emacs-lisp quick-hacks

by debianjoe

lambda

 

…that’s just cool.

 

As I’ve mentioned previously, and will probably do so again, I am an avid (rabid) emacs user.  When I’m setting up a new *nix system, it will be one of the first things that I put on, as I am accustomed to using it.  That being said, despite having all of the fantastically complex init files and loadable foobar.el options that I may have, some times I end up saying, “You know, it sure would be cool if I didn’t have to repeat this same action over and over.”

Let’s use a metaphorical situation that might warrant this.  Let’s assume we’re looking over and proofreading someone else’s poorly written C coding (as opposed to my own poorly written C), and I want to call attention politely to certain lines in a commit.  I’d like for it to always appear as a properly commented code function, be tied to a single button press (we’re assuming that this will need to be repeated quite often), and return the cursor to the previous position.  I’m going to go out on a limb and assume this isn’t the kind of action that we’ll be performing so often that it needs to be a permanent function, so rather than put it in our init, we can simply pop over to a *scratch* buffer, write out something short to make…oh, let’s use “F12″…print out our friendly comment, and then evaluate it for use in only this session.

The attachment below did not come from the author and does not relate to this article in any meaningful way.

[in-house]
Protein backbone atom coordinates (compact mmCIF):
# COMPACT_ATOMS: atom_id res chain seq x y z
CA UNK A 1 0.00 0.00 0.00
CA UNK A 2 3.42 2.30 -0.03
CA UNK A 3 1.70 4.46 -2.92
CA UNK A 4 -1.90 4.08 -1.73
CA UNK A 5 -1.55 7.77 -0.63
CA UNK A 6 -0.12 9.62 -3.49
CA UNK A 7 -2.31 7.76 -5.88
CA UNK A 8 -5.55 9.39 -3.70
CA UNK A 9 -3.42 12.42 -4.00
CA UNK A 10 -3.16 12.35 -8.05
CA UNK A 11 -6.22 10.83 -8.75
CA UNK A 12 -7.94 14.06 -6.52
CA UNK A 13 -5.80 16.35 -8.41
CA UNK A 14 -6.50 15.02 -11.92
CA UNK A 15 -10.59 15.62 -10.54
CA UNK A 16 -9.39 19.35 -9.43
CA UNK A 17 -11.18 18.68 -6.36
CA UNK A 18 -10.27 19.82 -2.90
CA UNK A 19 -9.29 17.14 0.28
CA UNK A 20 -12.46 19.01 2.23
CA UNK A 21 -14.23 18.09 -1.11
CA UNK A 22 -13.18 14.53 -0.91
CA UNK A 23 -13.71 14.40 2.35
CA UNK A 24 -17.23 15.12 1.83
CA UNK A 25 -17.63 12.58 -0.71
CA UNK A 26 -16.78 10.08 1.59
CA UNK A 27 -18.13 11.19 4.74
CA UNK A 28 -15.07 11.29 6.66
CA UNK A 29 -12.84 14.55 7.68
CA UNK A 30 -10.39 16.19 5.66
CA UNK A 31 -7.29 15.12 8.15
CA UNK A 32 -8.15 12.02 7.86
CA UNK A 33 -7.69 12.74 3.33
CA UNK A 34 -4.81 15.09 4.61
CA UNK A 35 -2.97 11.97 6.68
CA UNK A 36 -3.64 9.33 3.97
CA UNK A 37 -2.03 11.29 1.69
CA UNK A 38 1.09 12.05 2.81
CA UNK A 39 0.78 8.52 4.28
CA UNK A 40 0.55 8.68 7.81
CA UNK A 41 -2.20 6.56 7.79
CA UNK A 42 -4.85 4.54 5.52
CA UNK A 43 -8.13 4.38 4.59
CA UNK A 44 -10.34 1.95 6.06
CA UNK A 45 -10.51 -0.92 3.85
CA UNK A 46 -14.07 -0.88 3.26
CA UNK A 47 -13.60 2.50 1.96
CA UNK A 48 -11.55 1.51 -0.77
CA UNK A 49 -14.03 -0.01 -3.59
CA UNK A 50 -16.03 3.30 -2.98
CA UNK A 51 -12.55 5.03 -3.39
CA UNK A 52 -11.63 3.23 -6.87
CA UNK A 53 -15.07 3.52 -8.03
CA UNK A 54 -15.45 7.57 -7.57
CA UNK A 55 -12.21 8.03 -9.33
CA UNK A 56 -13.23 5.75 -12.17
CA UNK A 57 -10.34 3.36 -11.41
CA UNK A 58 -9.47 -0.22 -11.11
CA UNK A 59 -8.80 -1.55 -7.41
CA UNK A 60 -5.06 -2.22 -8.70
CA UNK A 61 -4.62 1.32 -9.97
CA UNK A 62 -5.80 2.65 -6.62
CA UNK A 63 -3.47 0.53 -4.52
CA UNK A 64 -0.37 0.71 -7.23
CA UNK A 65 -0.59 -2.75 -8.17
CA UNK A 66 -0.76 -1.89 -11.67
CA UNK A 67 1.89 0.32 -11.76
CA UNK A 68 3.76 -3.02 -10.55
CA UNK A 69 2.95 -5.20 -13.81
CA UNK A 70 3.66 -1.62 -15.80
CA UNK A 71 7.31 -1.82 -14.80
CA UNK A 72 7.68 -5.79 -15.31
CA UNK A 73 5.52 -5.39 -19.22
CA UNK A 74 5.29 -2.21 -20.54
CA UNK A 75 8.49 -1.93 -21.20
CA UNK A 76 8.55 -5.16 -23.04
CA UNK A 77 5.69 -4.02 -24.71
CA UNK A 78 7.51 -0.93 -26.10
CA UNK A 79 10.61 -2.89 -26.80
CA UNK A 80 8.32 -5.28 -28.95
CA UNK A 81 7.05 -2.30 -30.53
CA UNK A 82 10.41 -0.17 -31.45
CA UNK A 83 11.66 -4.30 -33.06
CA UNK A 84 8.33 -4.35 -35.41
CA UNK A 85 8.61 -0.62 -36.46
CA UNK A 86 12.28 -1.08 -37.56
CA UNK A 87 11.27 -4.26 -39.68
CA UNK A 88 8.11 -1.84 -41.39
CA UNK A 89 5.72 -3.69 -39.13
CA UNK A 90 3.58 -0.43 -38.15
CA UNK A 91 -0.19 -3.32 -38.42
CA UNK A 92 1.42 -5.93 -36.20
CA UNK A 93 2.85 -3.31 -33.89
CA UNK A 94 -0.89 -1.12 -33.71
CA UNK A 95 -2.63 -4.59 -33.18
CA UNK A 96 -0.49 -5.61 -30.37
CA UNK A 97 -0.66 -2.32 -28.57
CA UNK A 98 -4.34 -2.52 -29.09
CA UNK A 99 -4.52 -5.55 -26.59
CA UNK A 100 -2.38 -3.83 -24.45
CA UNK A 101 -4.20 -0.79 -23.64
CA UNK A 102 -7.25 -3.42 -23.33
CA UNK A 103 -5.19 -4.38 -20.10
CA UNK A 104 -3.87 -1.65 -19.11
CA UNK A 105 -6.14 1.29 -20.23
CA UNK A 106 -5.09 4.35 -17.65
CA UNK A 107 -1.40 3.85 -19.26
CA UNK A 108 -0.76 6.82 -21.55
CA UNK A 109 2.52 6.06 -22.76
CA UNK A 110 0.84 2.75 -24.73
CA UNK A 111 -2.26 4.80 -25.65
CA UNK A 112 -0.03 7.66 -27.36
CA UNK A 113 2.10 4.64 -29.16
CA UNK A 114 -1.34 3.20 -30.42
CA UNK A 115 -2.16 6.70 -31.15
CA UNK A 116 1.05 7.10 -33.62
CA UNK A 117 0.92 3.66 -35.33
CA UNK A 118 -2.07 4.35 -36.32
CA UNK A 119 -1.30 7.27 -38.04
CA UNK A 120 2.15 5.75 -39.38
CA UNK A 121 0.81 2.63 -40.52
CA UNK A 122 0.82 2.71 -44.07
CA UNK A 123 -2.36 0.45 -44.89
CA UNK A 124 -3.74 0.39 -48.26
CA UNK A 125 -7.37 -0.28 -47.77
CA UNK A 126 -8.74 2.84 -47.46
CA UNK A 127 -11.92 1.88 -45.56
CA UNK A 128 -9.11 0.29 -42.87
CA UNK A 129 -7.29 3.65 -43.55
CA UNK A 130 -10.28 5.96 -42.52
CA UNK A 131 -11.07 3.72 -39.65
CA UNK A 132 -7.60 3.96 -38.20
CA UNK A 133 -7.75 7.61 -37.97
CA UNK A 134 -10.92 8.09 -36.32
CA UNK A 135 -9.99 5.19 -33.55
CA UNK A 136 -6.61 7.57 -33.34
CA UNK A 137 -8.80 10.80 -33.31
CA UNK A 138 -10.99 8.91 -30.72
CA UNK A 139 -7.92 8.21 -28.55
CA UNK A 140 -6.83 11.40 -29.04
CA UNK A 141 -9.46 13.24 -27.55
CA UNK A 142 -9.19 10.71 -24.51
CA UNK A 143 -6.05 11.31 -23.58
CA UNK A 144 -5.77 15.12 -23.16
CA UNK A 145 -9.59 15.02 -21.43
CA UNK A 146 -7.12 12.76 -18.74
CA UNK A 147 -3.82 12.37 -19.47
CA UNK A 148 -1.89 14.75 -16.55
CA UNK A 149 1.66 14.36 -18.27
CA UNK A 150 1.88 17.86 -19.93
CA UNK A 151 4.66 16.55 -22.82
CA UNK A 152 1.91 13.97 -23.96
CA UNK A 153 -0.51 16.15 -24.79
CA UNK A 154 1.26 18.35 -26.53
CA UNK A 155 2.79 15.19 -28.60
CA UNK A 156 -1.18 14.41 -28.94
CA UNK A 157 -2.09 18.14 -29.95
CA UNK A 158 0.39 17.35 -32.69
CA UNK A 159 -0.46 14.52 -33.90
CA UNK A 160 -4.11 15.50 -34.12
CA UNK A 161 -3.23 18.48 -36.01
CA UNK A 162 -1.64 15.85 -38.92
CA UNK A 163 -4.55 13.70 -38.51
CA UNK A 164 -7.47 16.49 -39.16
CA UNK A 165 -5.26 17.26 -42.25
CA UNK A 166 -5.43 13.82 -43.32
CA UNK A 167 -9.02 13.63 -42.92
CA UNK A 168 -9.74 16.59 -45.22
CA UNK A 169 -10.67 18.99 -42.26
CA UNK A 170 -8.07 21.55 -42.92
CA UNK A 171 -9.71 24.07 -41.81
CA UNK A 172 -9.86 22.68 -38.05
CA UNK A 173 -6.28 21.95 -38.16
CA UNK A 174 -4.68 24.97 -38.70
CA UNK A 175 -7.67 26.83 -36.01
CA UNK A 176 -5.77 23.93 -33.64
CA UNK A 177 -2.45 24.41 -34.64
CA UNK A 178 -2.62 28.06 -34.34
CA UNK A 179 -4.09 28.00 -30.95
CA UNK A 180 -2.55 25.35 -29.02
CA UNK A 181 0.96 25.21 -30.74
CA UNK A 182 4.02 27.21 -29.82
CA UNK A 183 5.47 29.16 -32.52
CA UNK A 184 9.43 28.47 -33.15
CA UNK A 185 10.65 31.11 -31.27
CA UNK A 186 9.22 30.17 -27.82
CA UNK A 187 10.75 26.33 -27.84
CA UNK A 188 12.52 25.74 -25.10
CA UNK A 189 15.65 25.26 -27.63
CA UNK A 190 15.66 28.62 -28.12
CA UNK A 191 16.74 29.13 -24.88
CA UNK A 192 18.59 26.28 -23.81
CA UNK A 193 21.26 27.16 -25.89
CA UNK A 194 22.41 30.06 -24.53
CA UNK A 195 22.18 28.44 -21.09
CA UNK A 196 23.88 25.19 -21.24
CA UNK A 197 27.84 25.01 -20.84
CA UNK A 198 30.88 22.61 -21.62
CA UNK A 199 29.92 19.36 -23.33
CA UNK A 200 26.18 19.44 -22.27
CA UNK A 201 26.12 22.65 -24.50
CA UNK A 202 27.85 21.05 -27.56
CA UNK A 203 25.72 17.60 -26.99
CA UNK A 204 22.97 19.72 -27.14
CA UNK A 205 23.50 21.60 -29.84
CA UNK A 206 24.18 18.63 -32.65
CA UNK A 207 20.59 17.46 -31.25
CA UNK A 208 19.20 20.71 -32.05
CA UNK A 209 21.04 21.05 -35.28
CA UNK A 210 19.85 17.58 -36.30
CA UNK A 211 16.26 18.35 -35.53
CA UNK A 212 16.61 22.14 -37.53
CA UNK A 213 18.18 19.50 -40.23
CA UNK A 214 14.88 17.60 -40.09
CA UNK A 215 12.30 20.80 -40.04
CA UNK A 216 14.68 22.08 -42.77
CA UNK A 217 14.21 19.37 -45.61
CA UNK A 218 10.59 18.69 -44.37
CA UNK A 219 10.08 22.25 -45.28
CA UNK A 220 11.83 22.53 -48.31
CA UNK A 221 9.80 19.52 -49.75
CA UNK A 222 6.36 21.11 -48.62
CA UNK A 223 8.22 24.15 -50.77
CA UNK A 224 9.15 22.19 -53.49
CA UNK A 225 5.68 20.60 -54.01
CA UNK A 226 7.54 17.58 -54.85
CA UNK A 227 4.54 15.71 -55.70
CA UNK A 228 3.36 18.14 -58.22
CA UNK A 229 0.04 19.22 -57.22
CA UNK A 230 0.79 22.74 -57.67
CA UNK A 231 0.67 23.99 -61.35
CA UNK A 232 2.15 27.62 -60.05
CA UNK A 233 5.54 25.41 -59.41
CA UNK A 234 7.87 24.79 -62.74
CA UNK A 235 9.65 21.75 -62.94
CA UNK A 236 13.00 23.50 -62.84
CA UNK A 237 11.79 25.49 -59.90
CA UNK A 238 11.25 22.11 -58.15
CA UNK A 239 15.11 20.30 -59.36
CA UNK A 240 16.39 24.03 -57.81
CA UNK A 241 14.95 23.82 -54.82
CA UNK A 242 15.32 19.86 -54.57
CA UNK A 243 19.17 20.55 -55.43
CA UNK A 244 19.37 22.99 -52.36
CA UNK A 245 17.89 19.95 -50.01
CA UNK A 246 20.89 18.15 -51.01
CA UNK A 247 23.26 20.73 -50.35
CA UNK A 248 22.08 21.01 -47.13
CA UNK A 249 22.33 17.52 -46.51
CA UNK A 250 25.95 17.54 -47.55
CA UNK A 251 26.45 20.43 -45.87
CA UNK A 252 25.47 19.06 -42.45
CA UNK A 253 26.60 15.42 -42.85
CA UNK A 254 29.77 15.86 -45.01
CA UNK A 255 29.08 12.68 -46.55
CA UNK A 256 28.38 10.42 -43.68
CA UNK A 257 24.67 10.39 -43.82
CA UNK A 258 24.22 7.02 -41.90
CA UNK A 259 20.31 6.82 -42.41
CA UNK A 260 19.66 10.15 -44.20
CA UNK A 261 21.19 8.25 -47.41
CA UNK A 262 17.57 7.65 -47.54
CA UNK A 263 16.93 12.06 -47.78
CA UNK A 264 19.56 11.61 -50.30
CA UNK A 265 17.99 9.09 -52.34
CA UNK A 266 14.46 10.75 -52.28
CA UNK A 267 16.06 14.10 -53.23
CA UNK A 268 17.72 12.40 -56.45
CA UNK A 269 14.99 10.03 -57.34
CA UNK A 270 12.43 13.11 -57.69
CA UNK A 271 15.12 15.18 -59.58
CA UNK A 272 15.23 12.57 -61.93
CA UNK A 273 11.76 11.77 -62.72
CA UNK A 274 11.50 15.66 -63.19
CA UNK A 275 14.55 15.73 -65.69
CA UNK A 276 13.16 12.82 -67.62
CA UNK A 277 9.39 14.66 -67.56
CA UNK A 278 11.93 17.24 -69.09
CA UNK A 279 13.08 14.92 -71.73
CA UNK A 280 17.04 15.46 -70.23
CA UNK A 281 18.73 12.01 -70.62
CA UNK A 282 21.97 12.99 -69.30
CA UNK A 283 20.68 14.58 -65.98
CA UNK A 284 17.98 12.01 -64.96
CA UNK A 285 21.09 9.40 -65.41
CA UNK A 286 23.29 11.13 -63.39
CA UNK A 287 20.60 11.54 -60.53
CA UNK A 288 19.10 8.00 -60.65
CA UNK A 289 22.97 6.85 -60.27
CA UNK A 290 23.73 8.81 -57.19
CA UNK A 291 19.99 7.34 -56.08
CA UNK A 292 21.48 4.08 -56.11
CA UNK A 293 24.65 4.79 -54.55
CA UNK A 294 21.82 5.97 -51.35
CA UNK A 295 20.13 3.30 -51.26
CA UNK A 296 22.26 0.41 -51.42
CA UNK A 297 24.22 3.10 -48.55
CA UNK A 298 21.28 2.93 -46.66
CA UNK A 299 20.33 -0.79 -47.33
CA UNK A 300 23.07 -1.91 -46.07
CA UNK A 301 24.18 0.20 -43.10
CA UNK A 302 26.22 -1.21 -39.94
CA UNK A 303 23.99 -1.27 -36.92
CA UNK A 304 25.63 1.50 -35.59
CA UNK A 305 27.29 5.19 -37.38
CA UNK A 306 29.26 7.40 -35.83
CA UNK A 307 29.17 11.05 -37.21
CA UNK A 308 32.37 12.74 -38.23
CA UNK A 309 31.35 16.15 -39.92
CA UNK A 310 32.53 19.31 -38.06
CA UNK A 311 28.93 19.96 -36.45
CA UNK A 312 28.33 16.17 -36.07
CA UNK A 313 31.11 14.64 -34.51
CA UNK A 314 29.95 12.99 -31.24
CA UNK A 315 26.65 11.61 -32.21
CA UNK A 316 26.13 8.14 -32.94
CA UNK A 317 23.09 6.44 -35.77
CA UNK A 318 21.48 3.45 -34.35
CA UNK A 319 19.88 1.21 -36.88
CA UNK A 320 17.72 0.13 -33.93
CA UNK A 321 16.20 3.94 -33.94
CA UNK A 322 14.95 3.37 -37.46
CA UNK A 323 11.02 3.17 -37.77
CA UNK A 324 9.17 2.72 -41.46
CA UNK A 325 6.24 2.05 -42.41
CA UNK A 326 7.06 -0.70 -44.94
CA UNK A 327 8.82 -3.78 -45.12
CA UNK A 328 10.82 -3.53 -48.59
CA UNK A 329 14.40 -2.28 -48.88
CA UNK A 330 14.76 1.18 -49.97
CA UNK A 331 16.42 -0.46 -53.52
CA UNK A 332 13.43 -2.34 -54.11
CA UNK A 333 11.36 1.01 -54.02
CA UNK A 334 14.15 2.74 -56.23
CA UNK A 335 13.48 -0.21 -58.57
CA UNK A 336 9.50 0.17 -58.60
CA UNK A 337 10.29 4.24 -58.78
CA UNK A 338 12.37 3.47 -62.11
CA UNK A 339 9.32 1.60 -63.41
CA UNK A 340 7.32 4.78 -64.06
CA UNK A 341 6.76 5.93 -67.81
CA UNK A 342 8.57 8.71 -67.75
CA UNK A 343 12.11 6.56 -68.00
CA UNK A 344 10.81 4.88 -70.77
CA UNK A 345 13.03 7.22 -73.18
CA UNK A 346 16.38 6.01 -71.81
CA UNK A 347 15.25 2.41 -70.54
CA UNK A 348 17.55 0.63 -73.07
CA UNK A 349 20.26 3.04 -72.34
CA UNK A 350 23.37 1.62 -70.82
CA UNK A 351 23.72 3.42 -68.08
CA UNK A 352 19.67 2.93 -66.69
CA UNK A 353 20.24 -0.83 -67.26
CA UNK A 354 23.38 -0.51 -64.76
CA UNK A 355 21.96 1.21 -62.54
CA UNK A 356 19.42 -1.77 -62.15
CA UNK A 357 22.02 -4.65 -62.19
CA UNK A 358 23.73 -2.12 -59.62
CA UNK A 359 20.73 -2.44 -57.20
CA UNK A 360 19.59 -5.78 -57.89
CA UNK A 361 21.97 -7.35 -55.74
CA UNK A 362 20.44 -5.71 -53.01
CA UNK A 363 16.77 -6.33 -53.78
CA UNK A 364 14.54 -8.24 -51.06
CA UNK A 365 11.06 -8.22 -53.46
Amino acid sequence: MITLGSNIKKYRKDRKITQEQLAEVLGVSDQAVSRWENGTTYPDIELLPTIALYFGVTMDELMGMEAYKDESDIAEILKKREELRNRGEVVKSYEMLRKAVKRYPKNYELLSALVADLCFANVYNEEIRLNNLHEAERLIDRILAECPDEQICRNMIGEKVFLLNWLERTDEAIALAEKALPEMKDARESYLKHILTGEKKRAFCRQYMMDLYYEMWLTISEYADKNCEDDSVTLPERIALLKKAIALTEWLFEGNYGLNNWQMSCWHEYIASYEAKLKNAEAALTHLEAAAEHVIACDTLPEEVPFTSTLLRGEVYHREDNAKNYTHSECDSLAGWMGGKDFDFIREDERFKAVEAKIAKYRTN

(defun whattheflip ()
 "make automatic comment"
  (interactive)
  (save-excursion
    (goto-char (line-end-position)) 
    (insert "\n /*^^^wtf is this? It's horrible!!!*/ \n")
    ))
(global-set-key [f12] 'whattheflip)

Now, a couple of C^j’s later, we can flip back over to the code we’re proofreading and every time we press our F12 button, we get an automatic comment inserted on the next line that should hopefully serve as a friendly notice to our beloved teammate that we aren’t 100% clear as to why they’ve chosen to do something in a particular manner.

While this exact use may not perfectly suit your needs, I’ve often found that it’s the ideas that serve us better than the exact application.  For those interested in other cool hacks, I’d at least check out http://ergoemacs.org/emacs/elisp.html for other quick uses for emacs-lisp in text processing.

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